Native Elements is the class of the natural elements. Most minerals are made of mixtures of chemical factors. In this institution a single element just like the copper proven right here are determined in a naturally natural form.
Silicates are the most important organization of minerals. Silicates are crafted from metals blended with silicon and oxygen. There are greater silicates than all other minerals put together.The mica at the left is a member of this group.
Nesosilicates or orthosilicates, have the orthosilicate ion, which represent isolated (insular) [SiO4]four− tetrahedra which might be related best via interstitial cations. Nickel–Strunz classification.The mantle is a thick shell among the core and the crust.
Sorosilicates, They have isolated double tetrahedra groups with (Si2O7)6− or a ratio of 2:7. Nickel–Strunz classification: 09.B
Cyclosilicates: Cyclosilicates or ring silicates, have linked tetrahedra with (TxO3x)2x− or a ratio of 1:3. These exist as 3-member (T3O9)6− and 6-member (T6O18)12− rings, where T stands for a tetrahedrally coordinated cation. Nickel–Strunz classification: 09.C
Inosilicates: They are two types of inosilicates mineral.
- Single chain inosilicates: Pyroxene group ,Pyroxenoid group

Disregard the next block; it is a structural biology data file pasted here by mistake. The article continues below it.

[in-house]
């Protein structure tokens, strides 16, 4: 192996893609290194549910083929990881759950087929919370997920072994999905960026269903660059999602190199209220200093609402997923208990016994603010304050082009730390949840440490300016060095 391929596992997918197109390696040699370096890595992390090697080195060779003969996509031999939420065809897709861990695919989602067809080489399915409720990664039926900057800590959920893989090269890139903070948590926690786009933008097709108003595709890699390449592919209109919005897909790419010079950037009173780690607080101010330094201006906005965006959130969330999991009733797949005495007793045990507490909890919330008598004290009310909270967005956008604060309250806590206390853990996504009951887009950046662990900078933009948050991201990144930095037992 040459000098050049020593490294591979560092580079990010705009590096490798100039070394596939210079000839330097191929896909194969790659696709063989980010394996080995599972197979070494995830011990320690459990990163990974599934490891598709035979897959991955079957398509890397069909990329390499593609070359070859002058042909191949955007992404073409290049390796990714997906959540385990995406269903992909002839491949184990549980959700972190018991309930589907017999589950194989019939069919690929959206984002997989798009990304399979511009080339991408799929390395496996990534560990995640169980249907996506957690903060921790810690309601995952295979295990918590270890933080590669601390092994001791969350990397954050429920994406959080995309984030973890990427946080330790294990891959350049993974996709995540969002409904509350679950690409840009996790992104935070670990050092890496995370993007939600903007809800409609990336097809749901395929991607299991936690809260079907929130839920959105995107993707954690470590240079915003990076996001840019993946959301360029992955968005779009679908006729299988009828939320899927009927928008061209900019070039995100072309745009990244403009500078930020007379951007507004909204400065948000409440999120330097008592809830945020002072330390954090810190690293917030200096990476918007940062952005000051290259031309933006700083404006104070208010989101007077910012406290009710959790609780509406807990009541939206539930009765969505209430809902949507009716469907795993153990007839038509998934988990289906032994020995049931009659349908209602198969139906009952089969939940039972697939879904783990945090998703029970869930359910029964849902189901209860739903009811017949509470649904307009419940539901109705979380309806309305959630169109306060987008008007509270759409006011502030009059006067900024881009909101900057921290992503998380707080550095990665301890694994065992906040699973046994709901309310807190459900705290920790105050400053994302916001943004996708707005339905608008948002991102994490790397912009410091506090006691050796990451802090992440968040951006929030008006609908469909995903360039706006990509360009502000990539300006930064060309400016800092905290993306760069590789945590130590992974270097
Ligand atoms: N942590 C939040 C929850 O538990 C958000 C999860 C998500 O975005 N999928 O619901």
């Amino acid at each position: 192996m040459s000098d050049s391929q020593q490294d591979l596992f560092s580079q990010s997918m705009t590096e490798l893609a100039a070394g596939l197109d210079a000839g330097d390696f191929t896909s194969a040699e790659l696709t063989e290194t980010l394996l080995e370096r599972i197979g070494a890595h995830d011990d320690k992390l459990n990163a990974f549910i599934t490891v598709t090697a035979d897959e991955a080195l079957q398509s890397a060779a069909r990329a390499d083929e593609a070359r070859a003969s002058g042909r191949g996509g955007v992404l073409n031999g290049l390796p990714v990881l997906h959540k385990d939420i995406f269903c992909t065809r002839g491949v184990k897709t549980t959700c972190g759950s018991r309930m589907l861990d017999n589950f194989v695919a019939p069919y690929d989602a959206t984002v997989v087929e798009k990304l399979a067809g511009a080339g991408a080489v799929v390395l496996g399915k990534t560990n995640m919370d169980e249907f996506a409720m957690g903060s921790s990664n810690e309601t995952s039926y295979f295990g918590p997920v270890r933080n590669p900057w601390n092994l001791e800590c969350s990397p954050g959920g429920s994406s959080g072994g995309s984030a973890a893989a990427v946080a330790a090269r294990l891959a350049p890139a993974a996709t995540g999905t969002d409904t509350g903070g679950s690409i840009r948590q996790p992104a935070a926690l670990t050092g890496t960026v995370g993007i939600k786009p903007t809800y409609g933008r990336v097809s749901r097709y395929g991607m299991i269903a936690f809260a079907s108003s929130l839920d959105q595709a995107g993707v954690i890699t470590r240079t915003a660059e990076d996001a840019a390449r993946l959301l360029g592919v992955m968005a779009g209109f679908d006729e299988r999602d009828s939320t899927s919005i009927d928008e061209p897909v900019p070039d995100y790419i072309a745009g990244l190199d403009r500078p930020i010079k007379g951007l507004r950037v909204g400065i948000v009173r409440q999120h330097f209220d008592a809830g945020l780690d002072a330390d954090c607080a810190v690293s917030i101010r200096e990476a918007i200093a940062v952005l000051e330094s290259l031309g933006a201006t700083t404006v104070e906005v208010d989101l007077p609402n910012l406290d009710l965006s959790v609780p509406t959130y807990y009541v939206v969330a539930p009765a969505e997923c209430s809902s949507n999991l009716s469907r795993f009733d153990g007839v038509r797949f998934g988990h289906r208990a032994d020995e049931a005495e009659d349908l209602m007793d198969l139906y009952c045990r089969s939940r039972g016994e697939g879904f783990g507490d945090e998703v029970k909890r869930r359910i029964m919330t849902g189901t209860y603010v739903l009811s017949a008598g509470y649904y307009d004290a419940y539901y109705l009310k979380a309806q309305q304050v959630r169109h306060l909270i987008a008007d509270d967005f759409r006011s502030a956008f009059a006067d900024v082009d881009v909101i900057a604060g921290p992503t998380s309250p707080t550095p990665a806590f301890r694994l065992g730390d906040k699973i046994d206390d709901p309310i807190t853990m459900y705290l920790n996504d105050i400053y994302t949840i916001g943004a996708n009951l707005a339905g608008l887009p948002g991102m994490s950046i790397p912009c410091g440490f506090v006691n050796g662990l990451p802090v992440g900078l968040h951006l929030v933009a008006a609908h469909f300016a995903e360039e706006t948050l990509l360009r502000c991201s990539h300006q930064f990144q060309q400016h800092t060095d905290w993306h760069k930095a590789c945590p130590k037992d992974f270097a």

- Double chain inosilicates: Amphibole group
Inosilicates or chain silicates, have interlocking chains of silicate tetrahedra with either SiO3, 1:3 ratio, for single chains or Si4O11, 4:11 ratio, for double chains. Nickel–Strunz classification: 09.D
Phyllosilicates: Phyllosilicates or sheet silicates, form parallel sheets of silicate tetrahedra with Si2O5 or a 2:5 ratio. Nickel–Strunz classification: 09.E. All phyllosilicate minerals are hydrated, with either water or hydroxyl groups attached.
Tectosilicates: Tectosilicates, or “framework silicates,” have a three-dimensional framework of silicate tetrahedra with SiO2 or a 1:2 ratio. This group comprises nearly 75% of the crust of the Earth. Tectosilicates, with the exception of the quartz group, are aluminosilicates. Nickel–Strunz classification: 09.F and 09.G, 04.DA (Quartz/ silica family)
Oxides from the combination of a steel with oxygen. This group ranges from dull ores like bauxite to gem stones like rubies and sapphires. The magnetite pictured to the left is a member of this institution.
The phosphate minerals are characterized by way of the tetrahedral [PO4]three− unit, despite the fact that the structure can be generalized, and phosphorus is replaced by means of antimony, arsenic, or vanadium. The most common phosphate is the apatite group; not unusual species inside this organization are fluorapatite (Ca5(PO4)3F), chlorapatite (Ca5(PO4)3Cl) and hydroxylapatite (Ca5(PO4)3(OH)). Minerals on this group are the primary crystalline components of teeth and bones in vertebrates.
Halides from halogen elements like chlorine, bromine, fluorine, and iodine blended with steel elements. They are very smooth and without difficulty dissolved in water. Halite is a widely recognized instance of this institution. Its chemical system is NaCl or sodium chloride commonly referred to as desk salt.
Carbonates are a set of minerals made of carbon, oxygen, and a metal element. This calcite referred to as calcium carbonate is the maximum common of the carbonate group.
Mineraloid is the time period used for the ones materials that don’t match smartly into the sort of eight training. Opal, jet, amber, and mother of pearl all belong to the mineraloids.